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dc.contributor.authorRennick-Egglestone, Stefan
dc.contributor.authorSlade, Mike
dc.date.accessioned2021-07-29T09:39:13Z
dc.date.available2021-07-29T09:39:13Z
dc.date.issued2021
dc.identifier.citationMcGranahan, R., Jakaite, Z., Edwards, A., Rennick-Egglestone, S., Slade, M. & Priebe, S. (2021). Living with psychosis without mental health services: A narrative interview study. BMJ Open, 11, pp.e045661.en_US
dc.identifier.other10.1136/bmjopen-2020-045661
dc.identifier.urihttp://hdl.handle.net/20.500.12904/14764
dc.description© Author(s) (or their employer(s)) 2021. Re-use permitted under CC BY. Published by BMJ. https://creativecommons.org/licenses/by/4.0/ This is an open access article distributed in accordance with the Creative Commons Attribution 4.0 Unported (CC BY 4.0) license, which permits others to copy, redistribute, remix, transform and build upon this work for any purpose, provided the original work is properly cited, a link to the licence is given, and indication of whether changes were made. See: https://creativecommons.org/licenses/by/4.0/.
dc.description.abstractOBJECTIVES: Little research has looked at how people who do not use mental health services experience psychosis. Thus, the present study aimed to explore the experiences and views of people with psychosis who have neither sought nor received support from mental health services for at least 5 years. DESIGN: A narrative interview study. Thematic analysis was used to analyse the data. SETTING: England. PARTICIPANTS: Twenty-eight participants with self-defined psychotic experiences were asked to provide a free narrative about their experiences. RESULTS: Five themes were identified: (1) Perceiving psychosis as positive; (2) Making sense of psychotic experiences as a more active psychological process to find explanations and meaning; (3) Finding sources of strength, mainly in relationships and the environment, but outside of services; (4) Negative past experiences of mental health services, leading to disengagement and (5) Positive past experiences with individual clinicians, as an appreciation of individuals despite negative views of services as a whole. CONCLUSIONS: Perceiving psychosis as something positive, a process of making sense of psychotic experiences and the ability to find external sources of strength all underpin-in addition to negative experiences with services-a choice to live with psychosis outside of services. Future research may explore to what extent these perceptions, psychological processes and abilities can be facilitated and strengthened, in order to support those people with psychosis who do not seek treatment and possibly also some of those who are in treatment.
dc.description.urihttps://bmjopen.bmj.com/content/11/7/e045661
dc.language.isoenen_US
dc.subjectPsychosisen_US
dc.subjectMental health servicesen_US
dc.titleLiving with psychosis without mental health services: A narrative interview studyen_US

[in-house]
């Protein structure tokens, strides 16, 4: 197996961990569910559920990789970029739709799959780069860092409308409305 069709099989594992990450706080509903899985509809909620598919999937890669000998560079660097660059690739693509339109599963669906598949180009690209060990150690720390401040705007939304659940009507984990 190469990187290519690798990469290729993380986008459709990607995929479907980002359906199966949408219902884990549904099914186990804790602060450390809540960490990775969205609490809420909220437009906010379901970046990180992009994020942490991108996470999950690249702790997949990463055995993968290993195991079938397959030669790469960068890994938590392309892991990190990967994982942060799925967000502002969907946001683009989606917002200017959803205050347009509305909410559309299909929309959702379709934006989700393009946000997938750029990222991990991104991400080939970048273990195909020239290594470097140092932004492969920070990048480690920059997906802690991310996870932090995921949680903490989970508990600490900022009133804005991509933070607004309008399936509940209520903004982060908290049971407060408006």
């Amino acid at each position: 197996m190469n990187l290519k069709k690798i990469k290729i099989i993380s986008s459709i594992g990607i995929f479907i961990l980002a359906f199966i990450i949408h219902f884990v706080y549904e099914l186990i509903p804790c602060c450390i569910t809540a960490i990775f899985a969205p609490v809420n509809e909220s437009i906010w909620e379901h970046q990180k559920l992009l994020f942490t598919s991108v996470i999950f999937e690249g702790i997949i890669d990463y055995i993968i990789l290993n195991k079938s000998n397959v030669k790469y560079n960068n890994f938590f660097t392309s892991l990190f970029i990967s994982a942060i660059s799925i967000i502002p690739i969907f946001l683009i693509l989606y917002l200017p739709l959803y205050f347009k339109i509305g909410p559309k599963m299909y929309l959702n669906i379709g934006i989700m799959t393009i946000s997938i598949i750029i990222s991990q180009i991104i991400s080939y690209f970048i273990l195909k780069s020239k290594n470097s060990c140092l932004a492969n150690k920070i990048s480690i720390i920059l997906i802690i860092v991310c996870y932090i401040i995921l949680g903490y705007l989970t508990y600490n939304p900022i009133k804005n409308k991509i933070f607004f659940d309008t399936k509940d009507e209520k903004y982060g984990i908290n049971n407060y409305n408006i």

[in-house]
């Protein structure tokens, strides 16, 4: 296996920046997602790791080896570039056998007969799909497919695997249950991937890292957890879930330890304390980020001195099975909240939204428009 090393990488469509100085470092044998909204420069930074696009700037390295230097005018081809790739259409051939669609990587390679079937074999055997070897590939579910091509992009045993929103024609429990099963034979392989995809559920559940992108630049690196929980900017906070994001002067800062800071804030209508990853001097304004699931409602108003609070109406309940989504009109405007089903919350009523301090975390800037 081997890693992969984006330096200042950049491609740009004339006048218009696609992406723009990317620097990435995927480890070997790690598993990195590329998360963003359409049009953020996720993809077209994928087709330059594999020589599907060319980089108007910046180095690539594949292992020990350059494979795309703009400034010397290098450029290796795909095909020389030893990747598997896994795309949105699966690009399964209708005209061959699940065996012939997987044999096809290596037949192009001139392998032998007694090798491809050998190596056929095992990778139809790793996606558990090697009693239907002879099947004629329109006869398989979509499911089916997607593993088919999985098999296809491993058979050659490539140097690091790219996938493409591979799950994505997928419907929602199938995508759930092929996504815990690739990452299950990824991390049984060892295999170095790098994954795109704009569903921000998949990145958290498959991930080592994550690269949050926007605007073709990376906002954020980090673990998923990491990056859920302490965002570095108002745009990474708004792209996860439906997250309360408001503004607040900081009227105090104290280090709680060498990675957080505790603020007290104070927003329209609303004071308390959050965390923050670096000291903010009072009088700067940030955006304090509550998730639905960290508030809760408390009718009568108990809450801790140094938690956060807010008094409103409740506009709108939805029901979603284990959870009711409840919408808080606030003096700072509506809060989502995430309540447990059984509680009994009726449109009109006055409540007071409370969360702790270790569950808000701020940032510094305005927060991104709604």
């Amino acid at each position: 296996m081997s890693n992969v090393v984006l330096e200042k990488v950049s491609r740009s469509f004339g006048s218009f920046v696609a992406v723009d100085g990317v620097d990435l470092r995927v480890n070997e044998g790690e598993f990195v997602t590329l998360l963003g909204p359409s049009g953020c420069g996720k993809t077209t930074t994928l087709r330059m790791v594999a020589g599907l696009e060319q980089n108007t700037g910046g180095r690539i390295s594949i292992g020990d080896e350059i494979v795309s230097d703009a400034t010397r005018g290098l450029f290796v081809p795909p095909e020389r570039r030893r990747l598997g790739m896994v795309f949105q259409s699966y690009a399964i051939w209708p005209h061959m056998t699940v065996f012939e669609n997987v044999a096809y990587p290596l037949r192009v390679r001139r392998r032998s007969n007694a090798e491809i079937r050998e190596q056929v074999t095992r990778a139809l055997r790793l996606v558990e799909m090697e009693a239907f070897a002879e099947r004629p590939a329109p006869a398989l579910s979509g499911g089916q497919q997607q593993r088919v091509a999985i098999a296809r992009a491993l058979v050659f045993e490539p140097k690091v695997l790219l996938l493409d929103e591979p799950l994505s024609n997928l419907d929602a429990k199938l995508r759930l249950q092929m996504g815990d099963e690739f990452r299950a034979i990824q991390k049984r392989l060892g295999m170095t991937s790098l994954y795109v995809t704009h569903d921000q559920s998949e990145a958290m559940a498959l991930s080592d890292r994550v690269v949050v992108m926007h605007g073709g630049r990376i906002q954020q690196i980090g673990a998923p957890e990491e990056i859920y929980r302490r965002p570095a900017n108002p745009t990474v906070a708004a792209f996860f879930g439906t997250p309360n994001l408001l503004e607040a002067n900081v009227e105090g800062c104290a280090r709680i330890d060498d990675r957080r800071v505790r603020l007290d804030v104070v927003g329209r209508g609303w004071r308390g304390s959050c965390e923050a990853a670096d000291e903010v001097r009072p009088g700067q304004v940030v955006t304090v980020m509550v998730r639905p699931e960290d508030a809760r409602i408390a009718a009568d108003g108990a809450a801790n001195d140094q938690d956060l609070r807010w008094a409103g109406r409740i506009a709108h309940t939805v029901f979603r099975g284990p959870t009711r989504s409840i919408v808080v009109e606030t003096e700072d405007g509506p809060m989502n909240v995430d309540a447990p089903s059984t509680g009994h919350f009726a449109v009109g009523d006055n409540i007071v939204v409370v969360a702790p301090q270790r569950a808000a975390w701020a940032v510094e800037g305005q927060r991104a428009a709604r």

rioxxterms.funderDefault funderen_US
rioxxterms.identifier.projectDefault projecten_US
rioxxterms.versionNAen_US
rioxxterms.typeJournal Article/Reviewen_US
refterms.dateFOA2021-12-02T16:49:22Z
refterms.panelUnspecifieden_US
refterms.dateFirstOnline2021-07-19
html.description.abstractOBJECTIVES: Little research has looked at how people who do not use mental health services experience psychosis. Thus, the present study aimed to explore the experiences and views of people with psychosis who have neither sought nor received support from mental health services for at least 5 years. DESIGN: A narrative interview study. Thematic analysis was used to analyse the data. SETTING: England. PARTICIPANTS: Twenty-eight participants with self-defined psychotic experiences were asked to provide a free narrative about their experiences. RESULTS: Five themes were identified: (1) Perceiving psychosis as positive; (2) Making sense of psychotic experiences as a more active psychological process to find explanations and meaning; (3) Finding sources of strength, mainly in relationships and the environment, but outside of services; (4) Negative past experiences of mental health services, leading to disengagement and (5) Positive past experiences with individual clinicians, as an appreciation of individuals despite negative views of services as a whole. CONCLUSIONS: Perceiving psychosis as something positive, a process of making sense of psychotic experiences and the ability to find external sources of strength all underpin-in addition to negative experiences with services-a choice to live with psychosis outside of services. Future research may explore to what extent these perceptions, psychological processes and abilities can be facilitated and strengthened, in order to support those people with psychosis who do not seek treatment and possibly also some of those who are in treatment.en_US
rioxxterms.funder.project94a427429a5bcfef7dd04c33360d80cden_US


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